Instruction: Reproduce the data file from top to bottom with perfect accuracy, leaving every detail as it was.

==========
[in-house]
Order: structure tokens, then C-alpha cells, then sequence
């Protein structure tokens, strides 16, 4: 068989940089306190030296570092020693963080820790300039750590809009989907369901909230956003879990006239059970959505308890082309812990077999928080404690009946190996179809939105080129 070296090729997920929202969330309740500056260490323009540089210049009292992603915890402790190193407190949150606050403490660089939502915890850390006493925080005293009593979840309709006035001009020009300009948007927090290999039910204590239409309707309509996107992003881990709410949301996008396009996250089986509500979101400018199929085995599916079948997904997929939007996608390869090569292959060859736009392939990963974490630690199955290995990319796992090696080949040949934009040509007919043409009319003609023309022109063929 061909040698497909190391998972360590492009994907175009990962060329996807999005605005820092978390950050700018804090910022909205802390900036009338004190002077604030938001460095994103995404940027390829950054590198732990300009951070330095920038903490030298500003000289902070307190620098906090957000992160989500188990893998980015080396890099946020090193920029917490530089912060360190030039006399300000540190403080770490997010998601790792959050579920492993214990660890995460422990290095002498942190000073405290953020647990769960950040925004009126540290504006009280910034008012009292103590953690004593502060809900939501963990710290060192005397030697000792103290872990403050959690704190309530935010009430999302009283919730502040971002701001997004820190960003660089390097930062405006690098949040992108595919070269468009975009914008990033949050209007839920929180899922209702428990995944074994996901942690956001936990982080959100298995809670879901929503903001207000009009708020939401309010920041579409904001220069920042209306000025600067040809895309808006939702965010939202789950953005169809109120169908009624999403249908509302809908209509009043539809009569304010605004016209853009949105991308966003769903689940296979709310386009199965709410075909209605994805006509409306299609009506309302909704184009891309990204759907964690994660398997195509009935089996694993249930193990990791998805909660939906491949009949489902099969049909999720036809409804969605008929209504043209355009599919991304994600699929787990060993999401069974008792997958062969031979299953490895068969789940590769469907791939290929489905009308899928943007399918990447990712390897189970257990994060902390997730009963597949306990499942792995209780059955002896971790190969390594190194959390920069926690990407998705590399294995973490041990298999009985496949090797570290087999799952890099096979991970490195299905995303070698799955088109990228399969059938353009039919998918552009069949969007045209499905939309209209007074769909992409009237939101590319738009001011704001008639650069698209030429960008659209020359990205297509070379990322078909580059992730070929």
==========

[in-house]
Order: structure tokens, then C-alpha cells, then sequence
């Protein structure tokens, strides 16, 4: 068989940089306190030296570092020693963080820790300039750590809009989907369901909230956003879990006239059970959505308890082309812990077999928080404690009946190996179809939105080129 070296090729997920929202969330309740500056260490323009540089210049009292992603915890402790190193407190949150606050403490660089939502915890850390006493925080005293009593979840309709006035001009020009300009948007927090290999039910204590239409309707309509996107992003881990709410949301996008396009996250089986509500979101400018199929085995599916079948997904997929939007996608390869090569292959060859736009392939990963974490630690199955290995990319796992090696080949040949934009040509007919043409009319003609023309022109063929 061909040698497909190391998972360590492009994907175009990962060329996807999005605005820092978390950050700018804090910022909205802390900036009338004190002077604030938001460095994103995404940027390829950054590198732990300009951070330095920038903490030298500003000289902070307190620098906090957000992160989500188990893998980015080396890099946020090193920029917490530089912060360190030039006399300000540190403080770490997010998601790792959050579920492993214990660890995460422990290095002498942190000073405290953020647990769960950040925004009126540290504006009280910034008012009292103590953690004593502060809900939501963990710290060192005397030697000792103290872990403050959690704190309530935010009430999302009283919730502040971002701001997004820190960003660089390097930062405006690098949040992108595919070269468009975009914008990033949050209007839920929180899922209702428990995944074994996901942690956001936990982080959100298995809670879901929503903001207000009009708020939401309010920041579409904001220069920042209306000025600067040809895309808006939702965010939202789950953005169809109120169908009624999403249908509302809908209509009043539809009569304010605004016209853009949105991308966003769903689940296979709310386009199965709410075909209605994805006509409306299609009506309302909704184009891309990204759907964690994660398997195509009935089996694993249930193990990791998805909660939906491949009949489902099969049909999720036809409804969605008929209504043209355009599919991304994600699929787990060993999401069974008792997958062969031979299953490895068969789940590769469907791939290929489905009308899928943007399918990447990712390897189970257990994060902390997730009963597949306990499942792995209780059955002896971790190969390594190194959390920069926690990407998705590399294995973490041990298999009985496949090797570290087999799952890099096979991970490195299905995303070698799955088109990228399969059938353009039919998918552009069949969007045209499905939309209209007074769909992409009237939101590319738009001011704001008639650069698209030429960008659209020359990205297509070379990322078909580059992730070929």